Firstly today, fragrant and edible flowers of the urban prolific Rosa rugosa. It is much used by urban landscapers and I think, underused by urban foragers. To be used as any other rose, ensure they are clean and unsprayed as ever.
Next is Cleavers (Galium aparine), still looking fresh and cleansing in the Volkstuin area of Frankendael.
Here is a mature Ginkgo biloba tree which I hadn’t noticed until today. Recently I learned that in some parts of the world it is illegal to plant female Ginkgos because the smell of their fruit is so obnoxious! Perhaps this one is a male? Either way, the leaves will be ripe for the picking and eating or tea making in a few months. There are a great many Ginkgos in Amsterdam.
Above is a small Ladies mantle (Alchemilla) plant. This is a bitter and very useful herb. I grow several on my roof and sometimes eat the flowers as a garnish. The leaves are good as a bitter tea and can be used to make a good breast toning oil. That is one of their traditional uses.
Lastly today, another coppiced Willow living in apparent intimate harmony with a different plant species. This time the lodger USA flowering Elder (Sambucus nigra). Two great herbs together!
Rose is the plant of love, grown and used by women and men for millennia. There is much folk and magical lore associated with the rose, I shall post about this another time. Its petals can strengthen the heart and spirits and are found to have a cooling tonic effect on the female reproductive system. Rose hips are often used as a preventative tonic to strengthen the immune system and to aid those who are convalescing.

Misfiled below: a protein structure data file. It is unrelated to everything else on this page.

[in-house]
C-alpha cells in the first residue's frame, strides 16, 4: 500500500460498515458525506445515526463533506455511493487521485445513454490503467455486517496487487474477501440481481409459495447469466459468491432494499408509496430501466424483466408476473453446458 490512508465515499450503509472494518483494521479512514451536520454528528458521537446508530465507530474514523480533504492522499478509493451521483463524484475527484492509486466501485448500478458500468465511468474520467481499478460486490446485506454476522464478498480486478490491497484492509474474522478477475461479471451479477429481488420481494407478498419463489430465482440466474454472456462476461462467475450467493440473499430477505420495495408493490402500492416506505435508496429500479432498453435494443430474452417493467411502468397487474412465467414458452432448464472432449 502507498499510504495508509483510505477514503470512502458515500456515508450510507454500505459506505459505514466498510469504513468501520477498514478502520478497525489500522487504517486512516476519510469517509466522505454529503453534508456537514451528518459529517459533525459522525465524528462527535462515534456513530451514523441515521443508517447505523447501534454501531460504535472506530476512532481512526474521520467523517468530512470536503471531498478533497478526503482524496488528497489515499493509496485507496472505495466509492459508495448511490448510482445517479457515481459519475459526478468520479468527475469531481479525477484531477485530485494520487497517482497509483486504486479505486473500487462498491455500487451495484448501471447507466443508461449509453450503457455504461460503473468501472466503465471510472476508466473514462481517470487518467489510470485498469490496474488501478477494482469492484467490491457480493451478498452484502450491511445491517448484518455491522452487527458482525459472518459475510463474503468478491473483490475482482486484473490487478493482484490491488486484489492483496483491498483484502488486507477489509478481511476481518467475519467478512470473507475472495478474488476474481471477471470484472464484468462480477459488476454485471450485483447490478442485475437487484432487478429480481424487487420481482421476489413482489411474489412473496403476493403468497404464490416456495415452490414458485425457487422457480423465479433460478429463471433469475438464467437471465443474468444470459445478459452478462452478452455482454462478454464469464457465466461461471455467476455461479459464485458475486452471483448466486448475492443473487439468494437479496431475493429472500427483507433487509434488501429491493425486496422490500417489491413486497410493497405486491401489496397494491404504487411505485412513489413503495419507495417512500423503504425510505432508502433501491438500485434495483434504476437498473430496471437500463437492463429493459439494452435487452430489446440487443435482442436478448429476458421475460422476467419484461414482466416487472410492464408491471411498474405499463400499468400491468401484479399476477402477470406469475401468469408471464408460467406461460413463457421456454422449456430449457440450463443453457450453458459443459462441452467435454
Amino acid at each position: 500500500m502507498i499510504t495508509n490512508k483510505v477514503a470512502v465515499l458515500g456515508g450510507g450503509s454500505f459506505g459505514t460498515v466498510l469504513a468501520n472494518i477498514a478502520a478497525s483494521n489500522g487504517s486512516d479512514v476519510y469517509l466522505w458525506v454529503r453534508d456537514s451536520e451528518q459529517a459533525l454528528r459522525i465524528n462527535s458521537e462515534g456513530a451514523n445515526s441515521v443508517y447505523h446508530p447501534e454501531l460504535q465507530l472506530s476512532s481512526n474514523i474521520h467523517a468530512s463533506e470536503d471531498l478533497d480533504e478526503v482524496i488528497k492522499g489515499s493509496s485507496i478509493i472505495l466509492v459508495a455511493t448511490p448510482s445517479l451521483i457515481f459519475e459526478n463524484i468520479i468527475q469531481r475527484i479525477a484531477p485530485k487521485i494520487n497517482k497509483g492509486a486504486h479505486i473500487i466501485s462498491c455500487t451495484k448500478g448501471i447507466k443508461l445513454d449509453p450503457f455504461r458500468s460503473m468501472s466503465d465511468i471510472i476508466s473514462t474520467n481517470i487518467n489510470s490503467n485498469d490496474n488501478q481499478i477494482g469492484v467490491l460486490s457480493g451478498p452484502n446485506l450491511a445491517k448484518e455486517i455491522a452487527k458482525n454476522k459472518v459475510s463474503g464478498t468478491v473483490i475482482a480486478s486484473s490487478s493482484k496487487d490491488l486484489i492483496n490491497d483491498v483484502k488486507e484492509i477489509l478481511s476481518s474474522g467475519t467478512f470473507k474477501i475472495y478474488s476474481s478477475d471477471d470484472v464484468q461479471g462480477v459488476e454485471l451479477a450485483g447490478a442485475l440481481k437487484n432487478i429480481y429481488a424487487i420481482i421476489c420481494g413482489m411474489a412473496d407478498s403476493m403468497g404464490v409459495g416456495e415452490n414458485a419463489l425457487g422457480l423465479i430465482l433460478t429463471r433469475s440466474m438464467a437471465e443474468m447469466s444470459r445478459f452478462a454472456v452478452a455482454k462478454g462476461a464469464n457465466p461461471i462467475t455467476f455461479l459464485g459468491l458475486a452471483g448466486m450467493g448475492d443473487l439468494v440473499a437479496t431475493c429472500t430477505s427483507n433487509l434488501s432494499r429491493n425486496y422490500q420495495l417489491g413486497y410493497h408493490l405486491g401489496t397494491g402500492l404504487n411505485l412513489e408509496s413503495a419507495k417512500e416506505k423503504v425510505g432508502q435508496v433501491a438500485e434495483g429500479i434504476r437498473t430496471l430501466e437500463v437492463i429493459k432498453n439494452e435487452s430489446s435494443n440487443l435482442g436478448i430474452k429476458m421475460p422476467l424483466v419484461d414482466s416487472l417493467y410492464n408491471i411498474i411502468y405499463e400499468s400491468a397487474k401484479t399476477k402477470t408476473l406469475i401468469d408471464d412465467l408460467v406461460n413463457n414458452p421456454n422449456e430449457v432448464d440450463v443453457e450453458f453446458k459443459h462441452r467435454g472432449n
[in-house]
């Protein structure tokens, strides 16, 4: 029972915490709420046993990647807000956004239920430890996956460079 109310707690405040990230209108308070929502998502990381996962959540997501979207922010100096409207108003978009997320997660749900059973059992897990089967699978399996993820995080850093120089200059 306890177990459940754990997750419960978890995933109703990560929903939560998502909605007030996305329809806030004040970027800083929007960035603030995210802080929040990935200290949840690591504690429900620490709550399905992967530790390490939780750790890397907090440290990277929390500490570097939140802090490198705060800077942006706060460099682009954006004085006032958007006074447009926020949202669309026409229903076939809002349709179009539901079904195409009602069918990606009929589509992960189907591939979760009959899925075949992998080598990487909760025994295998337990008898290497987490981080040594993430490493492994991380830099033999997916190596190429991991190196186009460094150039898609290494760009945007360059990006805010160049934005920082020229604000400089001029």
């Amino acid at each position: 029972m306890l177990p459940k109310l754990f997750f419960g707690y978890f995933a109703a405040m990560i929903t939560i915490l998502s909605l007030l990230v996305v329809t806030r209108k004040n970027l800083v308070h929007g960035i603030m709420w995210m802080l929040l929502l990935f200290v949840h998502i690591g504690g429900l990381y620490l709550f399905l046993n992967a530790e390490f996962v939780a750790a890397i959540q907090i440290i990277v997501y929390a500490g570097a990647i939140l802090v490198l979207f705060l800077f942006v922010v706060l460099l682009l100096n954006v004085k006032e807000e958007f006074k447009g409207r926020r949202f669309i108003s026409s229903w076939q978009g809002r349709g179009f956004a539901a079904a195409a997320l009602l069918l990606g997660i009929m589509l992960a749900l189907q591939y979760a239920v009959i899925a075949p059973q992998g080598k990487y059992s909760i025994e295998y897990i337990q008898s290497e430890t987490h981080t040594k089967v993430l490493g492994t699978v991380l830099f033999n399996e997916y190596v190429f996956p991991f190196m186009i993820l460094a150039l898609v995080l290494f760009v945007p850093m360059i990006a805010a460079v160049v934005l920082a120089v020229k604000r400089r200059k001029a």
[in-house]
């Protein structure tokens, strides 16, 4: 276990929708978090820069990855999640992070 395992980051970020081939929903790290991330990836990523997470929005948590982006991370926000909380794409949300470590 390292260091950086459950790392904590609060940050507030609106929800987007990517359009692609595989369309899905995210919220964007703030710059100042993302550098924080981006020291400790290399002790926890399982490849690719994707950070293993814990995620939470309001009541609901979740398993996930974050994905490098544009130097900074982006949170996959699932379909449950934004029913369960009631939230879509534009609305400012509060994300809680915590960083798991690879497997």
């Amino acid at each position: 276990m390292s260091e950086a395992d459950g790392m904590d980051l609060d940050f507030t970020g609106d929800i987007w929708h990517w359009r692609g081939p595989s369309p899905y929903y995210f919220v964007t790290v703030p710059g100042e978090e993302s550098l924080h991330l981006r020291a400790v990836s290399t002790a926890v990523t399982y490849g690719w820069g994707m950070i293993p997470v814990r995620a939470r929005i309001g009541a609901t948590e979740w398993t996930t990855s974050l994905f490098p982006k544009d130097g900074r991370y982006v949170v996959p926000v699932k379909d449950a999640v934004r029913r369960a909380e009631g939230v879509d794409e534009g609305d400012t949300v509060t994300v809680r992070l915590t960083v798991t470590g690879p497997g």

There are several species of wild rose in the UK: dog rose, Rosa canina; field rose, R. arvensis; sweet briar, R. rubiginosa; burnet rose, R. spinosissima and downy rose, R. villosa . R. alpina and R. rugosa also grow wild in the Netherlands. R. canina is probably the most familiar wild rose, with flask shaped hips shown here. Sweet briar is notable for the especially fragrant foliage. The hips of all roses are actually false fruit and the flowers of wild roses have only five petals, little scent and no nectar. Rose hips becomes softer and the dry calyx drops off later in the autumn, usually after the first frosts. Hips are ready to harvest when they are a deep red (or purple with R. spinosissima) and can be pulled from the plant with little effort, without damaging the foliage.
Rose hips (NL: rozenbottels) are a particularly rich source of vitamin C and rose hip syrup was produced in quantity and rationed in the UK during WWII. Roosvicee is a popular brand of rose hip based drink, here in the Netherlands. Rose hip jam has traditionally been produced in Germany (Roosvicee also produce rose hip jam), rose hip soup is still popular in Sweden and a wine based on rose hips has traditionally been brewed in Sweden and Russia.